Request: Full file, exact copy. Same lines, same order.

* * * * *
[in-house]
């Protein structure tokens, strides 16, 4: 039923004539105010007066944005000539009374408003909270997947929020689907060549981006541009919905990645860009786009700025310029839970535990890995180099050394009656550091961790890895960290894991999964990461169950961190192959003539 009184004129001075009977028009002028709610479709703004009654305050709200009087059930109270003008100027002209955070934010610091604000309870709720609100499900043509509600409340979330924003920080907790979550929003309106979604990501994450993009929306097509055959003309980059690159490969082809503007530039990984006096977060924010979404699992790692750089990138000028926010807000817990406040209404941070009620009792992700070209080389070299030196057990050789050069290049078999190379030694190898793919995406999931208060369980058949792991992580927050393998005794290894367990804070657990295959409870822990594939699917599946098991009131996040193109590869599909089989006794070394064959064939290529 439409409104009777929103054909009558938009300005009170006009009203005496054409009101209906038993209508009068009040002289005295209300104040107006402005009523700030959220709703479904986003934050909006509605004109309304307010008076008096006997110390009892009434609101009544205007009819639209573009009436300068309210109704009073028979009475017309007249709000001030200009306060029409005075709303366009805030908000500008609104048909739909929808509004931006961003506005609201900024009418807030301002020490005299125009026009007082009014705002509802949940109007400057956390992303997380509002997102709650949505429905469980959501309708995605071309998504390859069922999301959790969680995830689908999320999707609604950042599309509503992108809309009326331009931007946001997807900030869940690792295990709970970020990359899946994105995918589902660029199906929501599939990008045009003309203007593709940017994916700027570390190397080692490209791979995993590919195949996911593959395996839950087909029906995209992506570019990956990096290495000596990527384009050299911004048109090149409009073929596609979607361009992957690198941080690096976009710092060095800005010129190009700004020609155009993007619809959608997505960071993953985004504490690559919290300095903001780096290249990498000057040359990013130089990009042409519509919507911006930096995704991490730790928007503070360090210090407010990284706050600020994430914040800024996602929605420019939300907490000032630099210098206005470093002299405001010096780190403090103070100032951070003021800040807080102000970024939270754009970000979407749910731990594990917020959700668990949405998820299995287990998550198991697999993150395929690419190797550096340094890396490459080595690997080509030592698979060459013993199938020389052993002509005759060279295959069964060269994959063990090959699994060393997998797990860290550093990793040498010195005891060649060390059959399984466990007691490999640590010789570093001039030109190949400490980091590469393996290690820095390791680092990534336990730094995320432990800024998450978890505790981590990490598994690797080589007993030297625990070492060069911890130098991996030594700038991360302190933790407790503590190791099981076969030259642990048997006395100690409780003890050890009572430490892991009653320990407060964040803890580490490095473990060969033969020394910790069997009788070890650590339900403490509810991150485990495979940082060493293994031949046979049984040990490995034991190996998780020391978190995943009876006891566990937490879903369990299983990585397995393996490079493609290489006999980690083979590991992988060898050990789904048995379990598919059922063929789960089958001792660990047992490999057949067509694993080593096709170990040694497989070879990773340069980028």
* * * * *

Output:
[in-house]
């Protein structure tokens, strides 16, 4: 039923004539105010007066944005000539009374408003909270997947929020689907060549981006541009919905990645860009786009700025310029839970535990890995180099050394009656550091961790890895960290894991999964990461169950961190192959003539 009184004129001075009977028009002028709610479709703004009654305050709200009087059930109270003008100027002209955070934010610091604000309870709720609100499900043509509600409340979330924003920080907790979550929003309106979604990501994450993009929306097509055959003309980059690159490969082809503007530039990984006096977060924010979404699992790692750089990138000028926010807000817990406040209404941070009620009792992700070209080389070299030196057990050789050069290049078999190379030694190898793919995406999931208060369980058949792991992580927050393998005794290894367990804070657990295959409870822990594939699917599946098991009131996040193109590869599909089989006794070394064959064939290529 439409409104009777929103054909009558938009300005009170006009009203005496054409009101209906038993209508009068009040002289005295209300104040107006402005009523700030959220709703479904986003934050909006509605004109309304307010008076008096006997110390009892009434609101009544205007009819639209573009009436300068309210109704009073028979009475017309007249709000001030200009306060029409005075709303366009805030908000500008609104048909739909929808509004931006961003506005609201900024009418807030301002020490005299125009026009007082009014705002509802949940109007400057956390992303997380509002997102709650949505429905469980959501309708995605071309998504390859069922999301959790969680995830689908999320999707609604950042599309509503992108809309009326331009931007946001997807900030869940690792295990709970970020990359899946994105995918589902660029199906929501599939990008045009003309203007593709940017994916700027570390190397080692490209791979995993590919195949996911593959395996839950087909029906995209992506570019990956990096290495000596990527384009050299911004048109090149409009073929596609979607361009992957690198941080690096976009710092060095800005010129190009700004020609155009993007619809959608997505960071993953985004504490690559919290300095903001780096290249990498000057040359990013130089990009042409519509919507911006930096995704991490730790928007503070360090210090407010990284706050600020994430914040800024996602929605420019939300907490000032630099210098206005470093002299405001010096780190403090103070100032951070003021800040807080102000970024939270754009970000979407749910731990594990917020959700668990949405998820299995287990998550198991697999993150395929690419190797550096340094890396490459080595690997080509030592698979060459013993199938020389052993002509005759060279295959069964060269994959063990090959699994060393997998797990860290550093990793040498010195005891060649060390059959399984466990007691490999640590010789570093001039030109190949400490980091590469393996290690820095390791680092990534336990730094995320432990800024998450978890505790981590990490598994690797080589007993030297625990070492060069911890130098991996030594700038991360302190933790407790503590190791099981076969030259642990048997006395100690409780003890050890009572430490892991009653320990407060964040803890580490490095473990060969033969020394910790069997009788070890650590339900403490509810991150485990495979940082060493293994031949046979049984040990490995034991190996998780020391978190995943009876006891566990937490879903369990299983990585397995393996490079493609290489006999980690083979590991992988060898050990789904048995379990598919059922063929789960089958001792660990047992490999057949067509694993080593096709170990040694497989070879990773340069980028």